The 2011/2012 English Premier League season is being embraced with less enthusiasm than usual for a number of Aston Villa supporters, and the reasons for this are numerous. For the sake of both this article and my sanity, I will be concentrating on just two of them; Ashley Young, and Stewart Downing.
Young’s departure came as no surprise, as contract negotiations between Employer and Employee had been stalling for the preceding 12 months. The inevitable finally happened on 23 June, when Ash signed for Man Utd. More surprising was his Left-footed contemporary’s decision to follow suit. Just over 3months after this interview Stewie decided that he also liked the colour Red more than either Claret or Blue, and joined Liverpool.
Each player was highly effective for Aston Villa last season, as both their transfer fees and suitors suggest. But just how effective were they actually? And are there players that can fill their vacant boots?
To help try and answer this question, I will be highlighting the areas from which Wide/Attacking Midfield players should be judged, in no particular order: The number of Goals they make, the chances they create, successful dribbles (how many times the player chose to keep possession of the ball rather than pass, and how good they were at going past opposition players with it) and successful pass percentage. Goals will also be considered, but not primarily as I believe that a Wide/Attacking Midfielder’s main priority should be supplying good service to the Forwards. Goals are a bonus, not a necessity in this department.
Pitted against the two former Villa players will be a current Villan in young Marc Albrighton, and possibly, a future Villan in Wigan Athletic’s Charles N’Zogbia, who has been linked with a move to the Midlands Outfit recently.
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Good stats from Ash, averaging an assist every 3 ½ games, give or take. Downing averages in at one every 483 minutes, or every 5.3 games. While Super Marc can only count 4 assists, his playing time was significantly lower than either Ash or Stewart, so his return was an assist for every 5 games. The lowest figure goes to N’Zogbia, counting on average an assist just over every 6 games.
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The statistic that stands out here is Marc Albrighton’s “Attempted Passes” figure, 397 being significantly lower than the other three players analysed, and that’s after you take into account his reduced playing time. From a percentage standpoint, Albrighton’s total is just 21% of Downings. The next least productive passer is N’Zogbia, although this is offset by his passing efficiency.
The fact that Marc and Charles’ were the two least regular passers could be explained by looking at their decision making, and we’ll be touching on that later.
Interesting results, these. The Player who has created the most statistics is clearly Stewart Downing. But when you compare the chances created with actual playing time, the figures tend to even up. Ash’s playing time worked out at 90% of Downing’s, and his chances made compared to Stewart’s (78 to 84) came in at 88%.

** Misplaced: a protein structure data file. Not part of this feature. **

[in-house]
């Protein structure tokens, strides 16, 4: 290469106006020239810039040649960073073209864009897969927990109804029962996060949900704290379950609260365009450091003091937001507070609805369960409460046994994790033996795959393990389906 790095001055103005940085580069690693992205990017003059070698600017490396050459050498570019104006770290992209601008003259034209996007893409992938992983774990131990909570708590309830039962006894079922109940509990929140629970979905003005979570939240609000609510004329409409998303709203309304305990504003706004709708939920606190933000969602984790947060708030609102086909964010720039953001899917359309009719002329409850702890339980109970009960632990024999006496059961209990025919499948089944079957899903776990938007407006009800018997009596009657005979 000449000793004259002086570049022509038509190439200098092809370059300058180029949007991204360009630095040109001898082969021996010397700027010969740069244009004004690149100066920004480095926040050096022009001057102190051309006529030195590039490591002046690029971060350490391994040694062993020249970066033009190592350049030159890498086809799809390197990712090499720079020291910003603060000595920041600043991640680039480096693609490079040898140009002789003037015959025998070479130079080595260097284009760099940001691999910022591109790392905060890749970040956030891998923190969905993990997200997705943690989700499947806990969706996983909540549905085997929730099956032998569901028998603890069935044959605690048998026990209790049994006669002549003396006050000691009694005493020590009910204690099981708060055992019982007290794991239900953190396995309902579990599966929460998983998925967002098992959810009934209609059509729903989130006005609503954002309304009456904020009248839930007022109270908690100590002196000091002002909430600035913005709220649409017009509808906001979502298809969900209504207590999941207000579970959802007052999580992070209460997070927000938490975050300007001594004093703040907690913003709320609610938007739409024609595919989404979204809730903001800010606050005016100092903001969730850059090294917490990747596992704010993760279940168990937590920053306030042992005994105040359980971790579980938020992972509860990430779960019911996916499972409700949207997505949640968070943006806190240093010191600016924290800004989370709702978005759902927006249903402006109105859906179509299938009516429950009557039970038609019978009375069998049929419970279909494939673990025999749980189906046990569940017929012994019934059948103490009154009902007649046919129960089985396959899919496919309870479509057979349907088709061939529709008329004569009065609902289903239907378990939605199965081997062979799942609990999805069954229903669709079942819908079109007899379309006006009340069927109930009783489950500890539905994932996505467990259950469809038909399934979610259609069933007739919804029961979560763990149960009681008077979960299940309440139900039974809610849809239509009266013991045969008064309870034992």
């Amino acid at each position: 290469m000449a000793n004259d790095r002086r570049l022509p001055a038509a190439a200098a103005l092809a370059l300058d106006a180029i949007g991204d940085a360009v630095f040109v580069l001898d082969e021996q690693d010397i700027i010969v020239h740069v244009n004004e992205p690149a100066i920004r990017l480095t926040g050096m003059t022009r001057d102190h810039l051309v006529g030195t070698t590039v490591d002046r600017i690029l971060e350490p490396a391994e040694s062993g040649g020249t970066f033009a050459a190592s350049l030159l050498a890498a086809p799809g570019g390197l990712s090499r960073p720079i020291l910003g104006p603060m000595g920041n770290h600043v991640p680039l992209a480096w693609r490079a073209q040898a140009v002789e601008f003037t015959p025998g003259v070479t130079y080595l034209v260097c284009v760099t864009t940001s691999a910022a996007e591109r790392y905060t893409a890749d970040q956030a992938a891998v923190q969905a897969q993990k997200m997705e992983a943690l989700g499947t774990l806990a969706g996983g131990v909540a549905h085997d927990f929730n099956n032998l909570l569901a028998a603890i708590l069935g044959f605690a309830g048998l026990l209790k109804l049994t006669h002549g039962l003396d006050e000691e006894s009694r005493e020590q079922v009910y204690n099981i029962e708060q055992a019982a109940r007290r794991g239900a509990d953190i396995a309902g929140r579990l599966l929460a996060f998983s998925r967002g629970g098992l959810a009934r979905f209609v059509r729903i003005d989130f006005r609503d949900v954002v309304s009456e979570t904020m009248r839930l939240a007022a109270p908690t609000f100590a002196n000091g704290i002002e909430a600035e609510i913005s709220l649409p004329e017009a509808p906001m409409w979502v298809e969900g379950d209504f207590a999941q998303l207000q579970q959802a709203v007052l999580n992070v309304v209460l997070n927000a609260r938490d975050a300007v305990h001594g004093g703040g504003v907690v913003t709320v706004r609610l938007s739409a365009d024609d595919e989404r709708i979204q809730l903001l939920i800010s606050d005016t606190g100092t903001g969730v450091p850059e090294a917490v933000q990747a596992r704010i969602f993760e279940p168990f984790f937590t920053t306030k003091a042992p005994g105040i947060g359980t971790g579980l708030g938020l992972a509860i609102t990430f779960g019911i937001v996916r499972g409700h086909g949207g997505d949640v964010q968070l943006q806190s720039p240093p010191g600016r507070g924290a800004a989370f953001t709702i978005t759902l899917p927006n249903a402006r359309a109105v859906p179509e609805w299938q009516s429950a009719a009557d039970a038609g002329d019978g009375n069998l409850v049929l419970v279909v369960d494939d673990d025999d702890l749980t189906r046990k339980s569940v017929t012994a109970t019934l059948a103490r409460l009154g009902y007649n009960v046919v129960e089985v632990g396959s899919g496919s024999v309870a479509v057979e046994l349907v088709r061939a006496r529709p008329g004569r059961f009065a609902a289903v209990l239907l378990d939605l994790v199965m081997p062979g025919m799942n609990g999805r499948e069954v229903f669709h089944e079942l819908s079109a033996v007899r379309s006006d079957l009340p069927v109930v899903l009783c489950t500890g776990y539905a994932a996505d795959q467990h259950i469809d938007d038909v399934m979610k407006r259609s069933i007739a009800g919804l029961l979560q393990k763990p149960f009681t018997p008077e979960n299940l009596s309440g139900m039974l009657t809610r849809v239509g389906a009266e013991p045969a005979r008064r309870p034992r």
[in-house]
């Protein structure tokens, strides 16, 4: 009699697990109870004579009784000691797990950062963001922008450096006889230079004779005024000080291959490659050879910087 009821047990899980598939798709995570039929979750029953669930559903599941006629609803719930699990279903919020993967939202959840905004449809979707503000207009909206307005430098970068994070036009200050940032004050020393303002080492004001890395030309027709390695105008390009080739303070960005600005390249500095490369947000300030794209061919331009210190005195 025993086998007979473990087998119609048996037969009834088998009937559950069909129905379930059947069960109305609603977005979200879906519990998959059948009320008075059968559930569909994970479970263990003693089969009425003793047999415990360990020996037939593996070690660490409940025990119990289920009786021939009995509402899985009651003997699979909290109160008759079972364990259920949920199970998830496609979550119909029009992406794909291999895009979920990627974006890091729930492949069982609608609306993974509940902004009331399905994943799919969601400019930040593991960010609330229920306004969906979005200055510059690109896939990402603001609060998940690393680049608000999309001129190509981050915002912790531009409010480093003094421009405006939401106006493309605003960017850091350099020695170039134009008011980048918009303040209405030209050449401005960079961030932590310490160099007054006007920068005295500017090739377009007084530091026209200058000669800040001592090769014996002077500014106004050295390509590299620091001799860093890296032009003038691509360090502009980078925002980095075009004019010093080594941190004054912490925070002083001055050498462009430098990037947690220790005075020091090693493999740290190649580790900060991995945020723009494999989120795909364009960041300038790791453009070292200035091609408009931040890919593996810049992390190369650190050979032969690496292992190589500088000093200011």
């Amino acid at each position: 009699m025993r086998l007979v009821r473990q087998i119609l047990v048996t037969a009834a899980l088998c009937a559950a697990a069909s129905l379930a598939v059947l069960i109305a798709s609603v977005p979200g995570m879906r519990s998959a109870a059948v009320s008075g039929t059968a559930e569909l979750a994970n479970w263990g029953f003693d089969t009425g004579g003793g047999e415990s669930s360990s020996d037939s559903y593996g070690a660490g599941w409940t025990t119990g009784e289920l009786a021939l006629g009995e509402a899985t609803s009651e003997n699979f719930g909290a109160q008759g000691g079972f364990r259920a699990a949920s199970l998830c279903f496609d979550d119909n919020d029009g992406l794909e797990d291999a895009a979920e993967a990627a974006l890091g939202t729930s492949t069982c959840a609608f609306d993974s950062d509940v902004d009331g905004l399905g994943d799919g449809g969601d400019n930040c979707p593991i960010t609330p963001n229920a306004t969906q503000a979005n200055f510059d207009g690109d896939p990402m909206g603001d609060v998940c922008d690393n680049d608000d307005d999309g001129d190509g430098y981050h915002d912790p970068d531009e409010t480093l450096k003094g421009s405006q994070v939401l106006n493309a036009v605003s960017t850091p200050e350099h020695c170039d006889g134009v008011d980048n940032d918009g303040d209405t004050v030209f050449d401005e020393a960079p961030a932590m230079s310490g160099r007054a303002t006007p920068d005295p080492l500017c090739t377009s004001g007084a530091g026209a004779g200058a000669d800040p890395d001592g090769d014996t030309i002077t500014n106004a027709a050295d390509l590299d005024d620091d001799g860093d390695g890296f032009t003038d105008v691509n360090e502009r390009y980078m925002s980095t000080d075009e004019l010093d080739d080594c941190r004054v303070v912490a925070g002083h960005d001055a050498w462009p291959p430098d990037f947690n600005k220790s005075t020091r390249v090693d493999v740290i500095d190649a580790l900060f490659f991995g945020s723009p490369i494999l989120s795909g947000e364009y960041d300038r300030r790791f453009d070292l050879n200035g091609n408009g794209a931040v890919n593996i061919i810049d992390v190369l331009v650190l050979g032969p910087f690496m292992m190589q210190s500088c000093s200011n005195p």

N’Zogbia, too, wasn’t far off. The Wigan winger was on the pitch for 82% of the time compared to Downing, and his chances created amounted to 79%. Even Super Marc’s comparatively low number of chances fares up fairly well; He was on the pitch just over half the time Downing was last season (53%) and managed just under half the amount of chances created (43%)
Dribbling (the positive kind)
While these figures don’t take into account how many attempts each player actually made to dribble, the numbers are still informative, and surprising. The worst dribbler on display here is Ashley Young, managing an unimpressive 18 successful dribbles. While Downing’s 28 isn’t much better, his style of play isn’t associated with by-line trickery and shoulder drops, nor for that matter is Albrighton’s. Yet both players are more successful at taking the ball past opposing players than Ash; Albrighton nearly twice as successful.
Of the other players, the one whose style of play is most similar to Mr Young’s is N’Zogbia. The Franco-Wigan’er managed 91 more successful dribbles than Ash over the season, which gives this stat a lop-sided look. And that’s being polite to the former Hornet.
It’s important to remember that both Marc and Charly were also the two players who passed the ball the least, so this could be down to each players’ decision making at each moment. Even so, you wouldn’t expect Ashley Young to come bottom of this stat.
Lastly, we’ve got Goals scored to consider. Top marks to N’Zogbia again, scorer of the most goals, 11.5% of his 78 shots going in. The best percentage of goals to shots comes from Albrighton however; 5 goals from 42 shots equalling 11.9%. To be completely fair though, all the players have yielded decent results from their positions out wide.
Conclusion (of sorts)
Both Man Utd and Liverpool have bought very good players, which logically puts Aston Villa at a disadvantage for the start of the season. But, we can see that we already have one natural replacement in Marc Albrighton (given more playing time) and Charles N’Zogbia (if we manage to buy him) more than matches either departing player.
This should mean that, if Alex McCleish spends his money wisely, Ashley Young and Stewart Downing could prove absolutely replaceable. It also raises the old question as to why Premier League teams pay so much more for English Players. The reports are N’Zogbia would cost, at most, £11 million. If he opts not to move, next in line is Juan Manual Vargas at a reported £13 million. Both are considerably cheaper than either departure. For the money spent on Stuart Downing, you could buy Charles N’Zogbia and Rafael Van Der Vaart. Is he really worth that?